How Donald Trump Plays Havoc With OPEC Policy
(Bloomberg Opinion) -- If timing is everything, why does OPEC seem to keep getting it so wrong? The group’s 2019 oil output cuts got off to a flying start in January and they’re going to get bigger, just as U.S. sanctions on Venezuela start to bite.
The problem for the producers, and their allies in the wider OPEC+ group, is that they don’t wield nearly as much control over the market as some people accuse of them of doing. And that makes getting the timing of their actions right almost impossible. Unexpected external factors just seem to keep cropping up and, at least recently, many of them seem to originate with Uncle Sam.
The surge and then crash in oil prices in the second half of last year is a case in point.
Back in June, President Donald Trump tweeted that he had asked Saudi Arabia’s King Salman to boost the country’s production to counter the “turmoil & disfunction [sic] in Iran and Venezuela.” The king duly obliged, but prices kept on rising, driven in part by Trump’s avowal to cut Iran’s oil exports to zero when sanctions came into effect in early November.
Saudi production levels — which are pretty much locked in at least a month in advance, once customers have submitted their orders for how much they want to buy — hit a record 11.07 million barrels a day to coincide with the start of the Iran sanctions. Imagine their surprise when Secretary of State Michael Pompeo announced that the U.S. had granted waivers from sanctions to eight of Iran’s top customers, allowing them to continue buying more than a million barrels a day of the nation’s crude and condensate.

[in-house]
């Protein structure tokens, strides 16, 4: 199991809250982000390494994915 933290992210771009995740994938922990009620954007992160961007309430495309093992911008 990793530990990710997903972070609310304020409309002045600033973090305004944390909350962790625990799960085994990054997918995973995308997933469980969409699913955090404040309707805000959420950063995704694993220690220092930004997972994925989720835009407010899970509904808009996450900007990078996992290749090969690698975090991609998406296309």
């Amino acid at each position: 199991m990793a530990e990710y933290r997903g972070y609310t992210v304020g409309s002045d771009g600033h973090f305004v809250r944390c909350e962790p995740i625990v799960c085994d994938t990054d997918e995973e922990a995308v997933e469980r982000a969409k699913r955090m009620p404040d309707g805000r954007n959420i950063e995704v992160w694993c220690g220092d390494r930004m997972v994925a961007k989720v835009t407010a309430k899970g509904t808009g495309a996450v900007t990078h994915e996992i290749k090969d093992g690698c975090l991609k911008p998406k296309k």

But that wasn’t the only thing that tipped market sentiment from fear of shortage to concerns about a glut. Much less widely reported was the change in the assessment of U.S. production over the summer. An end-October report, which fed into November projections by the Energy Information Administration, showed output had increased by 670,000 barrels a day between June and August. Before those reports, the picture was very different — the data had shown growth slowing to a crawl over the summer.
That may not seem like a huge amount in the grand scheme of things, but it was enough to add more than 45 million barrels of unanticipated supply in the five months to November. That’s more than an entire year’s worth of production from OPEC’s smallest member, Equatorial Guinea.
Add that volume to historical balances and the output increases from Saudi Arabia, Russia and the United Arab Emirates, and it’s no surprise that by November the market was starting to look oversupplied.
Roll forward to December, when OPEC and friends — after a hefty push from Russia — agreed to pare production by a combined 1.2 million barrels a day from the start of January, with a starting point that was, for most countries, their level in October.
No sooner had they started to implement those cuts than Trump slapped sanctions on exports of crude from Venezuela and purchases by the Latin American nation of the diluent it needs to blend with its heavy oil to make it flow. The U.S. was the only supplier last year of the heavy naphtha that works best. If President Nicolas Maduro can’t find a replacement somewhere else — and he won’t find one easily — the impact on the country’s output will be swift.
Even if he does find willing suppliers, they will be much further away than the Gulf coast of America. Given that his country has little diluent in storage, a shortage is almost inevitable. Don’t be surprised if Venezuela’s production falls by another 500,000 barrels a day over the next couple of months under the present government. And if that government is replaced, don’t expect the recovery to be as quick.
And when that recovery does come, don’t be surprised if it follows hard on the heels of a decision by OPEC+ to raise output. If the timing goes awry again we can expect another roller-coaster year for oil prices.
This column does not necessarily reflect the opinion of the editorial board or Bloomberg LP and its owners.
Julian Lee is an oil strategist for Bloomberg. Previously he worked as a senior analyst at the Centre for Global Energy Studies.
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